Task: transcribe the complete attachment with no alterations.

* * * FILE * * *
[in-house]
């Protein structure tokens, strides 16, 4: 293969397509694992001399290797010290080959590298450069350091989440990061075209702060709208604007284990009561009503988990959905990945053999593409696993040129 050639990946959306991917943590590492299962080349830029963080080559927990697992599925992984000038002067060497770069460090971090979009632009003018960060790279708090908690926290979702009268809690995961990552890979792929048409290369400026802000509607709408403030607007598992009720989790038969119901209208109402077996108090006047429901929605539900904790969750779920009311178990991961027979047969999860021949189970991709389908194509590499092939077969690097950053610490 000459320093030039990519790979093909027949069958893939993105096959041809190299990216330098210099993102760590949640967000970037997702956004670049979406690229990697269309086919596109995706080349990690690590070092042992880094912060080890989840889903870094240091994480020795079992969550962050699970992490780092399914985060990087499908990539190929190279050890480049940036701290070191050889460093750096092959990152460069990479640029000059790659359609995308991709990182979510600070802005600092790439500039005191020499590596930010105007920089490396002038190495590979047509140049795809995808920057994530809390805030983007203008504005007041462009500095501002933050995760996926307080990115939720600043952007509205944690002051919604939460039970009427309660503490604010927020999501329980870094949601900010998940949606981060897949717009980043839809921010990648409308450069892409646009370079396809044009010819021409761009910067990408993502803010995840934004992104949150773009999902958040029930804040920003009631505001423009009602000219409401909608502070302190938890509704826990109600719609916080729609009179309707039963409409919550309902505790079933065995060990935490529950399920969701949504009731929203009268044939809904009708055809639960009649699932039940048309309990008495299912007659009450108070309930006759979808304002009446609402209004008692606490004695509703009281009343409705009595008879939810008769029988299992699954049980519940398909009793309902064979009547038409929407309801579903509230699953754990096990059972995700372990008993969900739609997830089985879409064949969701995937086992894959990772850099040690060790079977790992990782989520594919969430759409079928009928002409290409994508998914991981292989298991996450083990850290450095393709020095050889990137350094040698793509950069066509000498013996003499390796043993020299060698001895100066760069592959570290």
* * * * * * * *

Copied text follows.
[in-house]
């Protein structure tokens, strides 16, 4: 293969397509694992001399290797010290080959590298450069350091989440990061075209702060709208604007284990009561009503988990959905990945053999593409696993040129 050639990946959306991917943590590492299962080349830029963080080559927990697992599925992984000038002067060497770069460090971090979009632009003018960060790279708090908690926290979702009268809690995961990552890979792929048409290369400026802000509607709408403030607007598992009720989790038969119901209208109402077996108090006047429901929605539900904790969750779920009311178990991961027979047969999860021949189970991709389908194509590499092939077969690097950053610490 000459320093030039990519790979093909027949069958893939993105096959041809190299990216330098210099993102760590949640967000970037997702956004670049979406690229990697269309086919596109995706080349990690690590070092042992880094912060080890989840889903870094240091994480020795079992969550962050699970992490780092399914985060990087499908990539190929190279050890480049940036701290070191050889460093750096092959990152460069990479640029000059790659359609995308991709990182979510600070802005600092790439500039005191020499590596930010105007920089490396002038190495590979047509140049795809995808920057994530809390805030983007203008504005007041462009500095501002933050995760996926307080990115939720600043952007509205944690002051919604939460039970009427309660503490604010927020999501329980870094949601900010998940949606981060897949717009980043839809921010990648409308450069892409646009370079396809044009010819021409761009910067990408993502803010995840934004992104949150773009999902958040029930804040920003009631505001423009009602000219409401909608502070302190938890509704826990109600719609916080729609009179309707039963409409919550309902505790079933065995060990935490529950399920969701949504009731929203009268044939809904009708055809639960009649699932039940048309309990008495299912007659009450108070309930006759979808304002009446609402209004008692606490004695509703009281009343409705009595008879939810008769029988299992699954049980519940398909009793309902064979009547038409929407309801579903509230699953754990096990059972995700372990008993969900739609997830089985879409064949969701995937086992894959990772850099040690060790079977790992990782989520594919969430759409079928009928002409290409994508998914991981292989298991996450083990850290450095393709020095050889990137350094040698793509950069066509000498013996003499390796043993020299060698001895100066760069592959570290």